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How Much Fish Oil Should a Woman Take?

by
author image Erin Coleman, R.D., L.D.
Erin Coleman is a registered and licensed dietitian. She also holds a Bachelor of Science in dietetics and has extensive experience working as a health writer and health educator. Her articles are published on various health, nutrition and fitness websites.
How Much Fish Oil Should a Woman Take?
Fish oil pills on a white table. Photo Credit Idiaphoto/iStock/Getty Images

A daily dose of fish oil can be beneficial for women. A 2006 review published in the “American Journal of Clinical Nutrition” reports that consuming omega-3 fatty acids from fish or fish oil reduces your risk of dying from heart disease and possibly from stroke as well. Additionally, omega-3s in fish oil aid in proper fetal growth and development. Ingesting too much fish oil much can cause health problems, however. Always check with your doctor before taking any type of supplement, including fish oil.

Minimum Amounts

The amount of fish oil women should ingest daily depends on the amount of docosahexaenoic acid and eicosapentaenoic acid in the fish-oil supplement she’s consuming. The American Pregnancy Association suggests women need at least 220 milligrams of DHA and 220 milligrams of EPA daily, while pregnant women need a minimum of 300 milligrams of DHA daily. Many women can meet these omega-3 requirements by ingesting 1 to 3 teaspoons of fish oil daily. Check the nutrition facts label on your fish oil supplement to determine how much DHA and EPA is present in each teaspoon.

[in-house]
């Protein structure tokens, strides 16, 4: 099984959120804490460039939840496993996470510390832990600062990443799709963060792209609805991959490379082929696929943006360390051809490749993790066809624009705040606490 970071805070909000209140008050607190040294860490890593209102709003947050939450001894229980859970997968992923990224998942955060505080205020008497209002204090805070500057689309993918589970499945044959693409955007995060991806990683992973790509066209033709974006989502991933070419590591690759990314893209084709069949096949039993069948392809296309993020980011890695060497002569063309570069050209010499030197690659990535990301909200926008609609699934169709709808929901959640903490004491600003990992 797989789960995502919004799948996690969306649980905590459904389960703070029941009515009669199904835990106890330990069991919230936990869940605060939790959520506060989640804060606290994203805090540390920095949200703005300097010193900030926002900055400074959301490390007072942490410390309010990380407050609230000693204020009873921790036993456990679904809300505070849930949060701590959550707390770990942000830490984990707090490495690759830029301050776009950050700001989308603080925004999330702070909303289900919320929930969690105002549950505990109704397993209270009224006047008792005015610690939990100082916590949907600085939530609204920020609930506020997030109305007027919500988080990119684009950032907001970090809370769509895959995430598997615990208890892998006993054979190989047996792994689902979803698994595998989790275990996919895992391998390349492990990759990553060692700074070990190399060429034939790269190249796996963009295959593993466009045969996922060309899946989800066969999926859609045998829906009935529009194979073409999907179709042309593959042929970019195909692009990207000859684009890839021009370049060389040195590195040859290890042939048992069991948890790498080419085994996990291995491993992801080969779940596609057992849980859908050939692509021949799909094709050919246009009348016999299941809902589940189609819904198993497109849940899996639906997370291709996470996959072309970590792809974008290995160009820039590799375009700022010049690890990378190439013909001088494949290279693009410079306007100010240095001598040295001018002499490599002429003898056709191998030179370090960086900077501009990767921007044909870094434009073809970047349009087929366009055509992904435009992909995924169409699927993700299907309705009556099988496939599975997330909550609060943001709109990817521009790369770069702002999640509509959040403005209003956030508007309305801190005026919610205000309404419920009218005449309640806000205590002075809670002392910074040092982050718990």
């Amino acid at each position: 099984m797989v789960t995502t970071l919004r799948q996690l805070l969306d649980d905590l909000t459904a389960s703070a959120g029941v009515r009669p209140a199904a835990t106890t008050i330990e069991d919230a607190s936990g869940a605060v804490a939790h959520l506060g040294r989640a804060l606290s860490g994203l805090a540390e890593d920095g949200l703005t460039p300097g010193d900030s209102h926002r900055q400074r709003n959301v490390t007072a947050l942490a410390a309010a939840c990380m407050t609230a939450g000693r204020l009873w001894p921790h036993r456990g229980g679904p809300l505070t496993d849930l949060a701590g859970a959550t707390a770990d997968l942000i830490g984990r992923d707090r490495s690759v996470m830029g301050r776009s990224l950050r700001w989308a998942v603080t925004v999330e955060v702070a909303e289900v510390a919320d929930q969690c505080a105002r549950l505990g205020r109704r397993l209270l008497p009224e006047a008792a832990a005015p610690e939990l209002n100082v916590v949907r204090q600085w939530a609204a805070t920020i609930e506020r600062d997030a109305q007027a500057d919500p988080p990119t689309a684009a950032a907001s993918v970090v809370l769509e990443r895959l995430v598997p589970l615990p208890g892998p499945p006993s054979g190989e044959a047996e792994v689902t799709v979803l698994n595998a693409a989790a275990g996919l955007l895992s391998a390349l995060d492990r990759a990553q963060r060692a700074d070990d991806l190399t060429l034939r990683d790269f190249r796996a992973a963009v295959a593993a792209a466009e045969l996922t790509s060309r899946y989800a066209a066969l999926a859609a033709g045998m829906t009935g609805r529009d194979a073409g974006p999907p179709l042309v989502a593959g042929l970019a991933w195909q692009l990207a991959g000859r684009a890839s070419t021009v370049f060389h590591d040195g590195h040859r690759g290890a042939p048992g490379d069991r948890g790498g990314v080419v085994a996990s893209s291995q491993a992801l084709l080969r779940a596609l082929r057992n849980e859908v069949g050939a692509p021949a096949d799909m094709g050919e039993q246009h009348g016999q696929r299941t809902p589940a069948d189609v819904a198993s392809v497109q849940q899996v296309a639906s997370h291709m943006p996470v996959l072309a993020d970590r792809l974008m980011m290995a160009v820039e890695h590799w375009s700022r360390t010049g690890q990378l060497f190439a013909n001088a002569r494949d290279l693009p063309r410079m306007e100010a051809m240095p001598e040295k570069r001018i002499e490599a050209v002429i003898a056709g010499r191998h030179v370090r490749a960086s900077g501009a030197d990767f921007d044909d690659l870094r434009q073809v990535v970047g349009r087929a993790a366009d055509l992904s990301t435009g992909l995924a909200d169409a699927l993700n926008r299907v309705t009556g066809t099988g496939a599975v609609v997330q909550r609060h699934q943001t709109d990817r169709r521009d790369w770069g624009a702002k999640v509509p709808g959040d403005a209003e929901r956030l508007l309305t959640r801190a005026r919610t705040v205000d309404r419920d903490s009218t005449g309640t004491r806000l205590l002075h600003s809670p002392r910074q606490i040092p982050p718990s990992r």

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Heart Disease Prevention

To reap heart-healthy benefits of fish oil, women should aim to consume 800 to 1,000 milligrams of DHA plus EPA daily if they have chronic heart disease and at least 500 milligrams of a combination of DHA plus EPA daily if they don’t have heart disease, according to a 2008 review published in “The Ochsner Journal.” MedlinePlus notes that 1-gram fish oil capsules containing 465 milligrams of EPA and 375 milligrams of DHA have been shown to lower high triglyceride levels in adults.

Maximum Safe Levels

Although fish oil does provide health benefits, taking too much of it can cause health problems. MedlinePlus notes that fish oil is safe, in most cases, in dosages up to 3,000 milligrams per day. Taking higher doses of fish oil can keep your blood from clotting, increase risks for bleeding, weaken your immune system and may interact with certain medications. Therefore, talk with your doctor before taking fish oil supplements, and avoid consuming more than 3,000 milligrams per day.

Omega-3s in Fish

Fish oil is abundant in fatty fish -- such as salmon, sardines, tuna and anchovies. MedlinePlus notes that 3.5 ounces of fatty fish provide about 1,000 milligrams of omega-3s, including EPA and DHA. But because fish contains environmental contaminants, such as mercury and polychlorinated biphenyls, pregnant and nursing women and women who may become pregnant should limit the amount of fish they eat. Reputable purified fish oil supplements, however, are free from harmful levels of these contaminants.

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References

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